Sonic Superstars has a casino level that's actually good

Sonic Superstars
(Image credit: Sega)

TechRadar Gaming is reporting live from Gamescom 2023 on the latest and greatest developments in gaming and hardware.

Sonic Superstars is just a couple of months away from its October 17 release date, and Sega was in attendance at Gamescom 2023 to show off two new zones from the game.

In addition to Bridge Island and Speed Jungle zones from previous versions, the Gamescom build introduces Pinball Carnival Zone and Cyber Station Zone, which you may have seen snippets of in previous Sonic Superstars trailers. I was able to play through all four Zones during my roughly 45-minute preview session, though only the first Act was available to play in those latter two stages.

In my interview with Sonic Superstars producers Naoto Ohshima and Takashi Iizuka, they let me know that the team was keen to really nail the physics and variety of stage gimmicks, to give it that classic Sonic feel. This was evident during my time with the game; all four playable characters felt fantastic to play, and there are fresh gimmicks throughout that add plenty of flavor to these all-new Zones. Including the surprisingly great Pinball Carnival. 

A genuinely great casino stage

Sonic Superstars

(Image credit: Sega)

Now, my initial thoughts upon loading into Pinball Carnival Zone were ones of trepidation. Even in the Genesis / Mega Drive classics, casino-type stages were something Sonic Team never really managed to get right. Sonic 2’s Casino Night is passable but feels out of place wedged between Aquatic Ruin and Hill Top. Sonic 3’s Carnival Night is a chaotic jumble of confusing stage gimmicks and disorienting navigation. Even 3D efforts like Casinopolis and Casino Park fall short, banking heavily on awkward pinball sections.

Such sections are still present in Sonic Superstars’ Pinball Carnival, but the stage itself has a brilliantly considered sense of flow. No longer are you stopping Sonic’s momentum to board slow elevators or rocking a barrel up and down to access new sections. Instead, gimmicks such as bumpers, scoring targets, and balloons you can bounce off are carefully placed throughout the level.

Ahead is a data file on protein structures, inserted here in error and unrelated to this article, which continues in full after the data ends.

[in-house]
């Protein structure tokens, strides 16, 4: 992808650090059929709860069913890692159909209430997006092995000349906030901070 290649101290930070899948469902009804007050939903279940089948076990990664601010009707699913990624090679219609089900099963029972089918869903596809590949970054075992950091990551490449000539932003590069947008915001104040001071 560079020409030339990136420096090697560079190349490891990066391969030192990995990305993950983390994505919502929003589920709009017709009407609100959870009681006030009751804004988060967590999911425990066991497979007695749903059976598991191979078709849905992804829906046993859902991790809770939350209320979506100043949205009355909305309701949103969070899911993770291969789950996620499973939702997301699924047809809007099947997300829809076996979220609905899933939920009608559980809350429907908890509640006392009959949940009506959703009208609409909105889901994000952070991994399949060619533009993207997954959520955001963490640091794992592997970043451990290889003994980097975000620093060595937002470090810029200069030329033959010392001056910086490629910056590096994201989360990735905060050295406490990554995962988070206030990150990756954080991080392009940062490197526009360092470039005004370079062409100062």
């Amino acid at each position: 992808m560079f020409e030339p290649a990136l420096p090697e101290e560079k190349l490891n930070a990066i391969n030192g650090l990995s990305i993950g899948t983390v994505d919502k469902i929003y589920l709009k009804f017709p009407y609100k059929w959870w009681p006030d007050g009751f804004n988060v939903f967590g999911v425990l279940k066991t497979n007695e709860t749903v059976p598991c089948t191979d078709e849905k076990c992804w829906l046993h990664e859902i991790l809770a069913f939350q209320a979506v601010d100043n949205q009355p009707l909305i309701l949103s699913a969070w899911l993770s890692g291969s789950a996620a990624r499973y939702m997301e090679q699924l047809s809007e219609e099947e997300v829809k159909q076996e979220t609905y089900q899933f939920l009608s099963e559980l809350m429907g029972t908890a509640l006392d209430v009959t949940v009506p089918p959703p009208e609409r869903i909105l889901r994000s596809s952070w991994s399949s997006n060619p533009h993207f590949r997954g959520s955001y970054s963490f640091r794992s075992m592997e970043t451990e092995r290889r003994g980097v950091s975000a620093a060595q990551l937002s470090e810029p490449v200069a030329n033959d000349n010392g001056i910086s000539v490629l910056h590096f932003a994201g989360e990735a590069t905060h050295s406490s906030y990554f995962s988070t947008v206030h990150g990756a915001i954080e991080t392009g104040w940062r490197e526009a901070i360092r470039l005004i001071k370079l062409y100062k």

Completely gone is the stop-and-start nature of older Casino Zones in the Sonic franchise. I felt more like I was playing through a level akin to Chemical Plant or Hydrocity, two classic Zones that excel at mixing tricky gimmicks with high-speed sections. In other words, Sonic Superstars is striking an excellent balance between fun platforming challenges and a convincing sense of speed you’d expect from the very best Sonic games. Oh, I was also able to outrun the screen multiple times, just like in those Genesis / Mega Drive titles but Sonic Superstars’ 60fps performance held up immaculately during these moments, even when assets were flying past the screen at remarkable speeds.

Sonic Superstars is shaping up to be something quite special. Sonic Frontiers successfully revitalized the 3D formula last year, so here’s hoping Superstars can provide us with a quality 2D Sonic game worth revisiting for years to come. 

Want more Sonic coverage from the show? Read our exclusive piece on how a labor of love brought a 27-year old Sonic the Hedgehog statue to Gamescom 2023.

Rhys Wood
Hardware Editor

Rhys is TRG's Hardware Editor, and has been part of the TechRadar team for more than two years. Particularly passionate about high-quality third-party controllers and headsets, as well as the latest and greatest in fight sticks and VR, Rhys strives to provide easy-to-read, informative coverage on gaming hardware of all kinds. As for the games themselves, Rhys is especially keen on fighting and racing games, as well as soulslikes and RPGs.